Lastly, ELAs are converted to FLAs, including a unit conversion, using the relationship

FLA = (ELA / 0.09290304) / Af(6)


ELA=effective leakage area of a conditioned house envelope (dimensionless)
Af=conditioned house floor area (ft2)
FLA=fractional leakage area of a conditioned house envelope (dimensionless)

For simplicity, basements are assumed to have no air exchange with the exterior. Unvented and vented crawlspaces are assigned FLAs of 0.0015 and 0.0030, respectively. Unconditioned atticsare assigned FLAs of 0.00242 (Treidler 1993).The opening of windows for natural ventilation is simulated whenever the exterior temperature and humidity would result in a cooling effect. One quarter of the total user-specified window area is assumed open, and a discharge coefficient of 0.6 is applied.

1.11.HVAC Systems

The HVAC system types shown in Table 11 can be modeled in the Home Energy Saver.Performance curves for equipment efficiency as a function of part-load ratio are drawn from Henderson et al. (1999). Curves for equipment capacity and efficiency as functions of outdoor temperature are unpublished LBNL derivations based on commercially available equipment performance data.Hot water heating is simulated in DOE-2 for tankless and indirect boiler types. The results for system types simulated as other system types are converted after capture in the Web programming as necessary.Window-mounted air conditioners that are controlled manually (i.e., by on-off switches rather than thermostats), whole-house fans, portable fans, and portable electric resistance heaters aretreated separately from DOE-2 as appliances (Pinckard et al. 2003).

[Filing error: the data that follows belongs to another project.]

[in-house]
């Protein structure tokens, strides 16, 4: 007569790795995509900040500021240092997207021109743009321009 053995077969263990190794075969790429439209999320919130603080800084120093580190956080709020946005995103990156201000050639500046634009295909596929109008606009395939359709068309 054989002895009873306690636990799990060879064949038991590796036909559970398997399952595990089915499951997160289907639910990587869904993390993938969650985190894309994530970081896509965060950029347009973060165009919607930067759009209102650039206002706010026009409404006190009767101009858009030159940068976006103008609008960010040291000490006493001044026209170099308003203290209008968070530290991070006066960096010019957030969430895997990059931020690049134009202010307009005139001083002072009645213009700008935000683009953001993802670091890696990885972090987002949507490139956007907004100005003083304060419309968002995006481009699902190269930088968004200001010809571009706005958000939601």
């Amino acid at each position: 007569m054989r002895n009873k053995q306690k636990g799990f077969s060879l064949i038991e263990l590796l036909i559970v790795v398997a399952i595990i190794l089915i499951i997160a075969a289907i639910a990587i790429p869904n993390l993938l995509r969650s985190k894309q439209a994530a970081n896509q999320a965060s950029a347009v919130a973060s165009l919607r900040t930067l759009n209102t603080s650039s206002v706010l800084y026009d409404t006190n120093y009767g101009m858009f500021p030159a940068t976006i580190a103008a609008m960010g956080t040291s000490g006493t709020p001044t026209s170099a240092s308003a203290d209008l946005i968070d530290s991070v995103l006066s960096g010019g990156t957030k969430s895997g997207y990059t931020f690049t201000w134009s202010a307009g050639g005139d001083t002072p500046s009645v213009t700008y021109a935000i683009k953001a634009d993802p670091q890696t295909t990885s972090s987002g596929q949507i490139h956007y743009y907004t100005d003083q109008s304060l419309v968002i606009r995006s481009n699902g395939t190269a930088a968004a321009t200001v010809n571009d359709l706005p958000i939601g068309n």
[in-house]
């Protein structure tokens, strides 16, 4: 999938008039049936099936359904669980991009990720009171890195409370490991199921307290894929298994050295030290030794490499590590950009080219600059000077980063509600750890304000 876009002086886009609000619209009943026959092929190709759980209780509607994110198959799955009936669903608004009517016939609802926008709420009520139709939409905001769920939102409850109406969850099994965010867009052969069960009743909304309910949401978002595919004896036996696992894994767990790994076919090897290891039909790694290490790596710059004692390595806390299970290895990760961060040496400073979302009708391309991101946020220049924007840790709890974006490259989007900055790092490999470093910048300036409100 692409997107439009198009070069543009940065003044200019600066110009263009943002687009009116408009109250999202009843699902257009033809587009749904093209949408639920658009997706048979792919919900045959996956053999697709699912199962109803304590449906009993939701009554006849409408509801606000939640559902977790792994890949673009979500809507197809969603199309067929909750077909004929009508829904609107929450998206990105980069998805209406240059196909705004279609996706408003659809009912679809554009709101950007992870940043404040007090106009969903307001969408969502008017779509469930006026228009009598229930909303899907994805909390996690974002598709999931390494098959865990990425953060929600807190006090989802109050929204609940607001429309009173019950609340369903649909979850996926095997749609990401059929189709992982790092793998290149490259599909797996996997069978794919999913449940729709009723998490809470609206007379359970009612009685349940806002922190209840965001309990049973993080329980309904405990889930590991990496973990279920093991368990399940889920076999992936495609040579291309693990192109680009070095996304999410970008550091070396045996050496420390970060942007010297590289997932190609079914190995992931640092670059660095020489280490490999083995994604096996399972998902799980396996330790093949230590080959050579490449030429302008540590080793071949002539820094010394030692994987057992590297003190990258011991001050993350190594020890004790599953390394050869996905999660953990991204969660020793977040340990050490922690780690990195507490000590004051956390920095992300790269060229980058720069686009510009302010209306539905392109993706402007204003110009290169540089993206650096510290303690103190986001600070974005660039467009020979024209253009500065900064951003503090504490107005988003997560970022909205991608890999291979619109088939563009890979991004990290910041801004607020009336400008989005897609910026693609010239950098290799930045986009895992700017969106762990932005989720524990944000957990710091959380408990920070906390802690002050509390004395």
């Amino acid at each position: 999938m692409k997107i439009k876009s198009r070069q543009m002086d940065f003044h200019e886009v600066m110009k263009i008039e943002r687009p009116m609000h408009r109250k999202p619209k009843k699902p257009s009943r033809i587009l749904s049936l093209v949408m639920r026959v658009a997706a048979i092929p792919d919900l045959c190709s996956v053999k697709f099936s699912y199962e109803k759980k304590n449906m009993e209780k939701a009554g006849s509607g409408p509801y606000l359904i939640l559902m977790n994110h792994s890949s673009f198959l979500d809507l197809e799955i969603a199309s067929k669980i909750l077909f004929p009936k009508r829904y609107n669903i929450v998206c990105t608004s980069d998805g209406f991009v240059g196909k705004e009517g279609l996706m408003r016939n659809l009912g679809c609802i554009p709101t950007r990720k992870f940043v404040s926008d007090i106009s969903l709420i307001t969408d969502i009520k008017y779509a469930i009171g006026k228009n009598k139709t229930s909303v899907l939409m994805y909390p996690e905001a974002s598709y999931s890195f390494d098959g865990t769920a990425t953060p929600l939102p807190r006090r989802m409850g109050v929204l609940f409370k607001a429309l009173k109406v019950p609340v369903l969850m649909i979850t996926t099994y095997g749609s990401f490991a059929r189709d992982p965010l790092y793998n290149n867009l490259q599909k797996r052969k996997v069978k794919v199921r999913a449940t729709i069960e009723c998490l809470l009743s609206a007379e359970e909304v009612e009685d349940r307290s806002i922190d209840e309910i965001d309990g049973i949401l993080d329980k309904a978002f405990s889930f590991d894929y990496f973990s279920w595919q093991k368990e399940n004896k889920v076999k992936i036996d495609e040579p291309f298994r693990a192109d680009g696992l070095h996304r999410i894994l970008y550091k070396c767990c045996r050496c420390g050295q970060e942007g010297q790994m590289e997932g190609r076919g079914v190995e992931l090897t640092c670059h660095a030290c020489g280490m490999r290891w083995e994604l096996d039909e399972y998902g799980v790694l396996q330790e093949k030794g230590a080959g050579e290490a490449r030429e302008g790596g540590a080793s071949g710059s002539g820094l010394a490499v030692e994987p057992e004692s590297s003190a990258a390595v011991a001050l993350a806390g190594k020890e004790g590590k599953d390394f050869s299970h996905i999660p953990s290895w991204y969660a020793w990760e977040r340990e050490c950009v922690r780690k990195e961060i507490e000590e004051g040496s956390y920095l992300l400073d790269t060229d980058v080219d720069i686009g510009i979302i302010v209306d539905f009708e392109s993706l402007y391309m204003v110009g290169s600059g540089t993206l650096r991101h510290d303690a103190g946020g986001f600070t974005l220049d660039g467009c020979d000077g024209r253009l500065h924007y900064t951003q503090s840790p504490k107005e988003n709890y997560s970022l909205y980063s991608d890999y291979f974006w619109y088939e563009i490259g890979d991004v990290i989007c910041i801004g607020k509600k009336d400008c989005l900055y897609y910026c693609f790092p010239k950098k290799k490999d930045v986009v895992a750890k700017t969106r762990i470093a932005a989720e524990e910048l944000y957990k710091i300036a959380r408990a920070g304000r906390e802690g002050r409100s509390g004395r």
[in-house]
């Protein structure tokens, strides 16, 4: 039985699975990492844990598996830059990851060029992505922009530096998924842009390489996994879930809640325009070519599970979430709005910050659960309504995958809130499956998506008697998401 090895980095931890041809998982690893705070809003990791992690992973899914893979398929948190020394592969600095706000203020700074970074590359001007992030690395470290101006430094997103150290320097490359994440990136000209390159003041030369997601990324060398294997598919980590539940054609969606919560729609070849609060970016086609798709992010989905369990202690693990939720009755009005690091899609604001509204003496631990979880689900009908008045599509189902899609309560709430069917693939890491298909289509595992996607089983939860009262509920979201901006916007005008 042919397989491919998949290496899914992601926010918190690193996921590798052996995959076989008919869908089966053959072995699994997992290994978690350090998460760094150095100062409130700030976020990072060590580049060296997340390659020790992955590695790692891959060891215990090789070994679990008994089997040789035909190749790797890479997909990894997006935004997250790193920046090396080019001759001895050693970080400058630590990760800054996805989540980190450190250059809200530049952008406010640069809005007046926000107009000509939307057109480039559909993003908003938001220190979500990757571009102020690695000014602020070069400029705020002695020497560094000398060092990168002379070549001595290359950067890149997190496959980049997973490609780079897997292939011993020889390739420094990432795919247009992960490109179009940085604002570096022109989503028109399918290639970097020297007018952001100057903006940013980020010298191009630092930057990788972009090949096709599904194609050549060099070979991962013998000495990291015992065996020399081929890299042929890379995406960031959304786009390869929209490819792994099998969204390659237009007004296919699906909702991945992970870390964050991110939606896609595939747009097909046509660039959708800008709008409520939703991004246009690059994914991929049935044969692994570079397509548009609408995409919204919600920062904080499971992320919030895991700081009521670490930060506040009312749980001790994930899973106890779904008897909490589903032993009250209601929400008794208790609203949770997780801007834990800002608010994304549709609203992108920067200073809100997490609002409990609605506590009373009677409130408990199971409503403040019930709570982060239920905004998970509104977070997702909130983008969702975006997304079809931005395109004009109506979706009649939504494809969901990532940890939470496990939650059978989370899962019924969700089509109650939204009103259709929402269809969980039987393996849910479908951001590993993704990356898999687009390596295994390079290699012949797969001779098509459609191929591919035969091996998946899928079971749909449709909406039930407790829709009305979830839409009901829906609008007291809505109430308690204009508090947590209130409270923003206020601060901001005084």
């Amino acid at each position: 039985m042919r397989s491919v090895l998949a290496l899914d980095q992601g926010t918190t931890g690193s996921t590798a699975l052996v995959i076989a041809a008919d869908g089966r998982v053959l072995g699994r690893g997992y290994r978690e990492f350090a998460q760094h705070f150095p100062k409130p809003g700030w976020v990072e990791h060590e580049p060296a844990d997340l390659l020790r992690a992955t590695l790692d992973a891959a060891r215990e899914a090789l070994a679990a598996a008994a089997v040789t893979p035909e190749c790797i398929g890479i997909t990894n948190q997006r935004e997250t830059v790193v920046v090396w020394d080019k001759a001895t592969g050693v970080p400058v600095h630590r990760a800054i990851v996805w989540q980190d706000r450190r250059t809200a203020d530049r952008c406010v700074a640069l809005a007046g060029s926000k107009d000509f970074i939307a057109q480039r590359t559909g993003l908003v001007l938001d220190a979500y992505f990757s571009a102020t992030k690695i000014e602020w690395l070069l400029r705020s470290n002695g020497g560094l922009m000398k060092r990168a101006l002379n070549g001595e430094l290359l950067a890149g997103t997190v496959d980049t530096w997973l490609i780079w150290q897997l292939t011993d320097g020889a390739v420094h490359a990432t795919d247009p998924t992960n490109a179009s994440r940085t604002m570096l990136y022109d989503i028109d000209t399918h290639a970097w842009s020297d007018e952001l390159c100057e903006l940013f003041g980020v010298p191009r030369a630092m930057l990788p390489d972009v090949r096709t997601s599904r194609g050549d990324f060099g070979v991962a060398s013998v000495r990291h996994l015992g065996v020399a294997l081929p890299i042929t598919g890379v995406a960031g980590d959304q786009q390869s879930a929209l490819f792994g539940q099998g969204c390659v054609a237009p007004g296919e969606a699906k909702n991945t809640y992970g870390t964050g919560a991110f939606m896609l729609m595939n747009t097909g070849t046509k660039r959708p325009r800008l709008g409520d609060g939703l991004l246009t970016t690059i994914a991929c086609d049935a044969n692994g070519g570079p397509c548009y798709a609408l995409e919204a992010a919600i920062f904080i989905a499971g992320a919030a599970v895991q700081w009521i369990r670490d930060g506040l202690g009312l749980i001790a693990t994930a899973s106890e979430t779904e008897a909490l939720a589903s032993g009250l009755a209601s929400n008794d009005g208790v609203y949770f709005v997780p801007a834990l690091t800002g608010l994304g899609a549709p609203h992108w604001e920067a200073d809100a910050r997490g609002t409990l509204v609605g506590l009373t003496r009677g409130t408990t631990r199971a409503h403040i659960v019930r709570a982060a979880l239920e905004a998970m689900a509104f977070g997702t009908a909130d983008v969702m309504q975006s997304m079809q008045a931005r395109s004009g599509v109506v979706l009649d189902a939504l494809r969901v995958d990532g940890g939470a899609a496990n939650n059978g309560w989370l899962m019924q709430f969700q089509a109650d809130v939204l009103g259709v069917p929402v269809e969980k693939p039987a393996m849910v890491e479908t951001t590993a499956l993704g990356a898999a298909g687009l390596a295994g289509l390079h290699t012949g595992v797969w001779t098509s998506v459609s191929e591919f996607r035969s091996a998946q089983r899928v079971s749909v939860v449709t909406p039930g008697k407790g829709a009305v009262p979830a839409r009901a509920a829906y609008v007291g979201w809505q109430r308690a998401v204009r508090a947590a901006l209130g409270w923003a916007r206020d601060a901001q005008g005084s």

1.12.Ducts and Pipes

A simplified estimate of duct delivery efficiency, based on draft ASHRAE Standard 152P(ASHRAE 2001b), is currently used in the Home Energy Saver. This single numerical value is a weighted average corresponding to the pre-estimated annual heating and cooling loads for the house to be modeled. The development of a DOE-2 function for the hourly calculation of ductv efficiency, based on the same Standard, is proposed.Boiler pipes are simply treated. Uninsulated and insulated pipes are assigned delivery efficiencies of 0.90 and 0.95, respectively.